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When it comes to taking notes, everyone seems to work out their own favorite method over time. Some take longhand notes in a journal, some prefer to red-pen hard-copy output, and so on. Below, we describe some methods that have worked well for us in past studies. Feel free to mix and adapt them as needed.

What makes an effective "finding"?

A finding is a conclusion we come to after observing patterns in our data. When compiling our findings, we must keep in mind that:

  • Each finding comes from the results of one or more tasks, not our own personal opinion of a given tree.

  • Each finding that we record describes a success or an issue, but does not jump to a solution just yet. (Those come later – see below.)

  • Each finding applies to a specific part or characteristic of the tree.

    For example, findings such as “This tree confused users” are too vague to be useful. We should be specific, as in “New customers had trouble navigating the top-level headings”.

Examples of findings

Here are some examples of effective findings, to give us an idea of what we should be aiming for:


"Although the Meetings section attracted traffic for the right tasks, once there, many users backtracked (presumably because the Calendar subtopic wasn't specific enough)."

 "The Our Work section was too general (attracting clicks on almost every task) and also too vague (not attracting traffic for some of its subtopics)."

"The audience-based sections (Special Education, Maori, and Pasifika) performed well overall, attracting traffic only when relevant to the task."

"The Boards/Principals section and the Admin section were continually confused by participants."

Marking up the hardcopy

The most obvious way to record findings is to print the results of each task and mark them up with a red pen, circling items of interest and jotting down findings (and follow-up questions) beside them. This method is simple and direct, and can be cleaned up for a slide presentation later.

However, because the findings are scattered across disparate tasks, it’s harder to pull together the big picture – patterns that recur across tasks or across several trees. So, we recommend:

  • Doing a first pass on a given tree, examining each task separately.

  • Doing a second pass on that tree to look for insights across tasks, and record these on a separate sheet.

  • If we’re testing several trees, doing a third pass to look for similarities and differences across all the trees.

Using a tree/task matrix

Another way to recording findings is to list the tasks down a column of a spreadsheet, then list our findings beside each task. (The example below also uses color coding to indicate the task's success rate.)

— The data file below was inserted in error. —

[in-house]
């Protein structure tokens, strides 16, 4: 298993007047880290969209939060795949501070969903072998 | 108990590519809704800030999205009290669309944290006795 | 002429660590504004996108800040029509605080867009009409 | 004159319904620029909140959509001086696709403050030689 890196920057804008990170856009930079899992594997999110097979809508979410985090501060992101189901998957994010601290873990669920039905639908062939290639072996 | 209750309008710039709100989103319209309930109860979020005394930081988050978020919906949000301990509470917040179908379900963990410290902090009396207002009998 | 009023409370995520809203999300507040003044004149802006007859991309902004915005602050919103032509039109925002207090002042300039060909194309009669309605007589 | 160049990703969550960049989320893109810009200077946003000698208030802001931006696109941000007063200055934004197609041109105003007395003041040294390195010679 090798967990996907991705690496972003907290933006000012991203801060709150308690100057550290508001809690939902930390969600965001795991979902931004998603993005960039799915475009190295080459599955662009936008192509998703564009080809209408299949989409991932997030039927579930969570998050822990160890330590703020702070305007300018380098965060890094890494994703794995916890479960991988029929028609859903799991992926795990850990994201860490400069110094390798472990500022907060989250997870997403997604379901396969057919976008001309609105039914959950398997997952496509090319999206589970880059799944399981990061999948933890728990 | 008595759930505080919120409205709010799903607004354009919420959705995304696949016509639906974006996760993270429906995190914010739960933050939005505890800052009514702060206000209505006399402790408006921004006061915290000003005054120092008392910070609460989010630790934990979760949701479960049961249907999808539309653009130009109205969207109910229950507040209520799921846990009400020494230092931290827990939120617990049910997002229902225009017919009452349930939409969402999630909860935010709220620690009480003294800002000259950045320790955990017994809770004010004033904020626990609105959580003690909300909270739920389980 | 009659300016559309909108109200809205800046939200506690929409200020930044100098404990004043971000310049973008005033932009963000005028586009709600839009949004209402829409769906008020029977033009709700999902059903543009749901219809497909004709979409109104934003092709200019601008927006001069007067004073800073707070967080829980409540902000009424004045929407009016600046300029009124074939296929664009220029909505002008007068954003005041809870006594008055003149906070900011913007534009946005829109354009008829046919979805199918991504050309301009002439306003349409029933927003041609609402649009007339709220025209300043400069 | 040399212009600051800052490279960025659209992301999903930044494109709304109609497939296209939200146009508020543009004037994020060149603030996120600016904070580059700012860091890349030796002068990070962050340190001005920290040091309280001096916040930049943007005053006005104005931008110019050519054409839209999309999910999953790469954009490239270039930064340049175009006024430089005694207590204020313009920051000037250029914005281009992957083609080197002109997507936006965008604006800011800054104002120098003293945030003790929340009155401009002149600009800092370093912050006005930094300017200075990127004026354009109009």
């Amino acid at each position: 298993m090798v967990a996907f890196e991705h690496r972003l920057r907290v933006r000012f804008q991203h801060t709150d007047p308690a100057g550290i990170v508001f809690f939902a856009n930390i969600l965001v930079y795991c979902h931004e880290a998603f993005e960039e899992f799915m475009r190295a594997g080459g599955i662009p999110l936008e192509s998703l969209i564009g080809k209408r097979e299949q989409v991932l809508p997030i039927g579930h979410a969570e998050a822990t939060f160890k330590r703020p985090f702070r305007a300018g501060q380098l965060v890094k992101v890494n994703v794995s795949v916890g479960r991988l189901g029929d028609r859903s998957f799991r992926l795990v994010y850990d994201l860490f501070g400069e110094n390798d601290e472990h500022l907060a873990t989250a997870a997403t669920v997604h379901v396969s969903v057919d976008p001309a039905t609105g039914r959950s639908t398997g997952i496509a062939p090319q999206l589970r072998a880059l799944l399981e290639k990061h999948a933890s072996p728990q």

This method really comes into its own when we compare several trees that we tested with the same (or very similar) tasks:



  • We added a column for the findings of each tree.

  •  We added a summary column on the right.
    For each row (i.e. for each task), this lets us adding common findings across all trees.

  • We add summary rows at the bottom.
    For each column (i.e. for each tree), we can add common findings across all tasks for that tree.

This gives us a matrix of trees vs. tasks, where all of our findings are in a single place, making it easier to see the bigger patterns. It’s also a compact way of coming back to our findings later.

Here's a sample Excel spreadsheet of findings, using the method shown above:

Note that we’ve used a spreadsheet here, but we’ve also done this matrix using a whiteboard, adding each finding as a color-coded sticky note (where green is good, pink is bad, and yellow is neutral).

We may find the whiteboard method better for on-site collaboration with our team, whereas the spreadsheet may work better for remote collaboration (assuming we’re using an online spreadsheet like Google Sheets or Office 365) or for cases where the results need to be portable and easily accessed later in the project.


Adding findings to the tree spreadsheet

Another simple way of recording findings is to add a “Findings” column to the spreadsheet where we created our tree(s):



This works well when the findings map directly to specific items in our trees. For findings that need action (see below), we may want to highlight these according (e.g. red cell background).

The benefit of this method is context – when we come back to revise this tree (or extract the best ideas from it for a new tree), we’ll see the specific items that performed well or poorly.

The main drawback of this method is the same for hardcopy markup above – it makes it a bit harder to see the big picture across tasks and across different trees.

Finally, for more general findings, we may want to create an area at the bottom of the spreadsheet to document these:



Next: Turning findings into actions


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